−3.0 to 44.0 °C (27 to 111 °F) [7]
Total annual hours of sunshine 
1055
Annual precipitation 
~ 1,140 millimetres (45 in)
Chongqing
Climate chart (explanation)
J F M A M J J A S O N D
 
 
20
 
10
6
 
 
21
 
13
8
 
 
36
 
17
11
 
 
105
 
23
15
 
 
152
 
27
19
 
 
171
 
29
22
 
 
175
 
33
25
 
 
134
 
34
25
 
 
128
 
28
21
 
 
92
 
22
16
 
 
46
 
17
12
 
 
25
 
12
8
Average max. and min. temperatures in °C
Precipitation totals in mm

Chongqing has a monsoon-influenced humid subtropical climate (Köppen Cfa), and for most of the year experiences very humid conditions. Known as one of the "Three Furnaces" of the Yangtze River, along with Wuhan and Nanjing, its summers are long and among the hottest and most humid in China, with highs of 33 to 34 °C (91 to 93 °F) in July and August in the urban area. Winters are short and somewhat mild, but damp and overcast. The city's location in the Sichuan Basin causes it to have one of the lowest sunshine totals annually in China, at only 1055 hours.

Chongqing, with over 100 days of fog per year,[8] is also known as the "Fog City" (雾都), and a thick layer of fog shrouds it for 68 days per year during the spring and autumn.[9] During the Second Sino-Japanese War, this special weather possibly played a role in protecting the city from being overrun by the Imperial Japanese Army. In recent years, the strong industrial development has degraded the air quality further, and the municipal government has been aggressively trying to improve the city's air quality.[citation needed] The so-called "blue sky days" (days with air quality within or better than slight pollution) number have been on the rise.[citation needed]

Conditions are cooler in the southeast part of the municipality due to the higher elevations there.


  Administrative divisions

  Administrative map of the Chongqing municipality

Chongqing is the largest of the four direct-controlled municipalities of the People's Republic of China. The municipality is divided into 38 subdivisions (3 were abolished in 1997, and Wansheng and Shuangqiao districts were abolished in October 2011[10]), consisting of 19 districts, 15 counties, and 4 autonomous counties. The boundaries of Chongqing municipality reach much farther into the city's hinterland than the boundaries of the other three provincial level municipalities (Beijing, Shanghai and Tianjin), and much of its administrative area, which spans over 80,000 square kilometres (30,900 sq mi), is rural.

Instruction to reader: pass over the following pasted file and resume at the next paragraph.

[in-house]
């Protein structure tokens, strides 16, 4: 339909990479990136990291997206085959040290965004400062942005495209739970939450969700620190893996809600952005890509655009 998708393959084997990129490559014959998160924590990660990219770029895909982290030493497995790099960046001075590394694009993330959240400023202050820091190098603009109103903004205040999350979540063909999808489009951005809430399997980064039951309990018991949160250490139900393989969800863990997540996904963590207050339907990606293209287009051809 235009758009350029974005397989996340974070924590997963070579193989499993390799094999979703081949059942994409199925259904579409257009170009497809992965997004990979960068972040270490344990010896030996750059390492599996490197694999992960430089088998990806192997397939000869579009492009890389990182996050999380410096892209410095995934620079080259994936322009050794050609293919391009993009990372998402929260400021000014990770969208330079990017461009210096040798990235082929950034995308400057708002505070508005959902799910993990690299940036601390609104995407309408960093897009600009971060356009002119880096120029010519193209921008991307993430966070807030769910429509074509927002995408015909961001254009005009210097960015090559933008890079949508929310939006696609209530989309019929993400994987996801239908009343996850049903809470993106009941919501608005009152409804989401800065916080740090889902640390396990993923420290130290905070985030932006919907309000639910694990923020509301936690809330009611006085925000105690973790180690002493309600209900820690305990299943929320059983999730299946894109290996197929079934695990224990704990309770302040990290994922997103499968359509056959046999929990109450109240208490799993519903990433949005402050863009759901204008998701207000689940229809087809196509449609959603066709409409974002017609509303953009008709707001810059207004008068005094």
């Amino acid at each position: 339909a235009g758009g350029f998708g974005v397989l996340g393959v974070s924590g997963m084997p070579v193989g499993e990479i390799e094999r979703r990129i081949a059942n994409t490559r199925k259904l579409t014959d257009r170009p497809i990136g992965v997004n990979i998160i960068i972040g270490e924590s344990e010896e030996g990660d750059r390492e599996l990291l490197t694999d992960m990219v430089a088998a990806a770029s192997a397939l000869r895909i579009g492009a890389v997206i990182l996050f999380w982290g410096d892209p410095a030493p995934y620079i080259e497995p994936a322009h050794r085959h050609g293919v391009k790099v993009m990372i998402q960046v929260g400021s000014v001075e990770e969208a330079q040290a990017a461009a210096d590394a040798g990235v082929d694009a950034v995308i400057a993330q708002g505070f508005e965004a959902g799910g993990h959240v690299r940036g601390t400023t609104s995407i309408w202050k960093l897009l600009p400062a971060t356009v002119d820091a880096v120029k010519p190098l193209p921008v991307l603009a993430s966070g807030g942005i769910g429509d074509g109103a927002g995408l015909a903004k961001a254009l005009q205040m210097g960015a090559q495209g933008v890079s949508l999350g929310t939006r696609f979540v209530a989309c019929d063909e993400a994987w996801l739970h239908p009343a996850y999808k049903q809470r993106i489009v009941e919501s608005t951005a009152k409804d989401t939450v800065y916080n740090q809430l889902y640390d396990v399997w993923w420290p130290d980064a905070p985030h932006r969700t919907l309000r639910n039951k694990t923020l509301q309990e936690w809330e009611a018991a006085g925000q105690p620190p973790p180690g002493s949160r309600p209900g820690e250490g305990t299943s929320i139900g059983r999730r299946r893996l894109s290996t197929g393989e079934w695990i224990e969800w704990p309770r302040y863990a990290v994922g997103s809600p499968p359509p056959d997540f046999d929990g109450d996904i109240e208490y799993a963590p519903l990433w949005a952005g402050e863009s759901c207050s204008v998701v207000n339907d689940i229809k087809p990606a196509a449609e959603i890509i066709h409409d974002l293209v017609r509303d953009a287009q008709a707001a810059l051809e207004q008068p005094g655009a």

Districts
Pinyin name Hanzi Previous
associationa
Banan 巴南区 Chongqing
Beibei 北碚区
Changshou 长寿区
Dadukou 大渡口区
Fuling 涪陵区 Fuling
Hechuan 合川区 Chongqing
Jiangbei 江北区
Jiangjin 江津区
Jiulongpo 九龙坡区
Nan'an 南岸区
Nanchuan 南川区 Fuling
Qianjiang 黔江区 Qianjiang
Shapingba 沙坪坝区 Chongqing
Dazu 大足区
Qijiang 綦江区
Wanzhou 万州区 Wanxian
Yubei 渝北区 Chongqing
Yongchuan 永川区
Yuzhong 渝中区
Counties
Pinyin name Hanzi Previous
associationa
Bishan 璧山县 Chongqing
Chengkou 城口县 Wanxian
Dianjiang 垫江县 Fuling
Fengdu 丰都县
Fengjie 奉节县 Wanxian
Kai 开县
Liangping 梁平县
Rongchang 荣昌县 Chongqing
Tongliang 铜梁县
Tongnan 潼南县
Wulong 武隆县 Fuling
Wushan 巫山县 Wanxian
Wuxi 巫溪县
Yunyang 云阳县
Zhong 忠县
  Jiefangbei CBD, Central Chongqing at night.
  A view of the Jeifangbei CBD skyline in Yuzhong district
Autonomous counties
Pinyin name Hanzi Previous
associationa
Pengshui Miao and Tujia 彭水苗族土家族自治县 Qianjiang
Shizhu Tujia 石柱土家族自治县
Xiushan Tujia and Miao 秀山土家族苗族自治县
Youyang Tujia and Miao 酉阳土家族苗族自治县

a Indicates with which district the division was associated below prior to the merging of Chongqing, Fuling, Wanxian (now Wanzhou) and Qianjiang in 1997.

The urban area of Chongqing Municipality (重庆主城区市区) includes the following districts:

  Cityscape

 
Panorama of the Chongqing Skyline, taken from the southeast hills in 2010

  Demographics

Historical populations
Year Pop. ±%
1949 1,003,000
1979 6,301,000 +528.2%
1983 13,890,000 +120.4%
1996 15,297,000 +10.1%
1997** 30,220,000 +97.6%
2000 30,512,763 +1.0%
2004 30,550,000 +0.1%
2010 28,846,170 −5.6%
**Population size in 1997 was affected by expansion of administrative divisions.

According to a July 2010 article from the official Xinhua news agency, the municipality has a population of 32.8 million, including 23.3 million farmers. Among them, 8.4 million farmers have become migrant workers, including 3.9 million working and living in urban areas of Chongqing.[11]

This would mean that the locally registered farmers who work in other jurisdictions number 4.5 million, reducing the local, year-round population of Chongqing in 2010 to 28.3 million, plus those who are registered in other jurisdictions but live and work in Chongqing. According to China's 2005 statistical yearbook, of a total population of 30.55 million, those with residence registered in other jurisdictions but residing in the Chongqing enumeration area numbered 1.4 million, including 46,000 who resided in Chongqing "for less than half year". An additional 83,000 had registered in Chongqing, but not yet settled there.[12]

The 2005 statistical yearbook also lists 15.22 million (49.82%) males and 15.33 million (50.18%) females.[12]

It terms of age distribution in 2004, of the 30.55 million total population, 6.4 million (20.88%) were age 0-14, 20.7 million (67.69%) were 15-64, and 3.5 million (11.46%) were 65 and over.[13]

Of a total 10,470,000 households (2004), 1,360,000 consisted of one person, 2,940,000 2-person, 3,190,000 3-person, 1,790,000 4-person, 783,000 5-person, 270,000 6-person, 89,000 7-person, 28,000 8-person, 6,000 9-person, and 10,000 households of 10 or more persons per household.[14]

  Politics

The politics of Chongqing is structured in a dual party-government system like all other governing institutions in the People's Republic of China.